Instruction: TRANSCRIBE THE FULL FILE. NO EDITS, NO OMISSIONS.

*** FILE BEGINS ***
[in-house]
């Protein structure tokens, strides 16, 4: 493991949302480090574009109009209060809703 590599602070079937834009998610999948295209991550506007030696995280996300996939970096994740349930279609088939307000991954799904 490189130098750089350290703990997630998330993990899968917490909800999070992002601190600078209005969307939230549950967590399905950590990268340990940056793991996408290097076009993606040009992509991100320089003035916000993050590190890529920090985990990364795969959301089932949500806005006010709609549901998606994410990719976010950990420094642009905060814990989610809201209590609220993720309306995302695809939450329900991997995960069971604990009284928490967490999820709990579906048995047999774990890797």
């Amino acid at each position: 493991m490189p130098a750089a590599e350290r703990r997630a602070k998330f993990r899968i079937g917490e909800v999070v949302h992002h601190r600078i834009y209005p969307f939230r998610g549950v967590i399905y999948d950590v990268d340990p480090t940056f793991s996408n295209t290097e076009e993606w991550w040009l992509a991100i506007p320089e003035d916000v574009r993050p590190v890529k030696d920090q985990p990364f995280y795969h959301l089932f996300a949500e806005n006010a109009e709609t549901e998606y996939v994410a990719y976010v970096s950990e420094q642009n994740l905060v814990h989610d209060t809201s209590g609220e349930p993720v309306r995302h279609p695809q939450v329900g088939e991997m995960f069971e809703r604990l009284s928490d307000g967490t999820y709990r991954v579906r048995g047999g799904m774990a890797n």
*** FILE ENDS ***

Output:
[in-house]
């Protein structure tokens, strides 16, 4: 493991949302480090574009109009209060809703 590599602070079937834009998610999948295209991550506007030696995280996300996939970096994740349930279609088939307000991954799904 490189130098750089350290703990997630998330993990899968917490909800999070992002601190600078209005969307939230549950967590399905950590990268340990940056793991996408290097076009993606040009992509991100320089003035916000993050590190890529920090985990990364795969959301089932949500806005006010709609549901998606994410990719976010950990420094642009905060814990989610809201209590609220993720309306995302695809939450329900991997995960069971604990009284928490967490999820709990579906048995047999774990890797």
């Amino acid at each position: 493991m490189p130098a750089a590599e350290r703990r997630a602070k998330f993990r899968i079937g917490e909800v999070v949302h992002h601190r600078i834009y209005p969307f939230r998610g549950v967590i399905y999948d950590v990268d340990p480090t940056f793991s996408n295209t290097e076009e993606w991550w040009l992509a991100i506007p320089e003035d916000v574009r993050p590190v890529k030696d920090q985990p990364f995280y795969h959301l089932f996300a949500e806005n006010a109009e709609t549901e998606y996939v994410a990719y976010v970096s950990e420094q642009n994740l905060v814990h989610d209060t809201s209590g609220e349930p993720v309306r995302h279609p695809q939450v329900g088939e991997m995960f069971e809703r604990l009284s928490d307000g967490t999820y709990r991954v579906r048995g047999g799904m774990a890797n």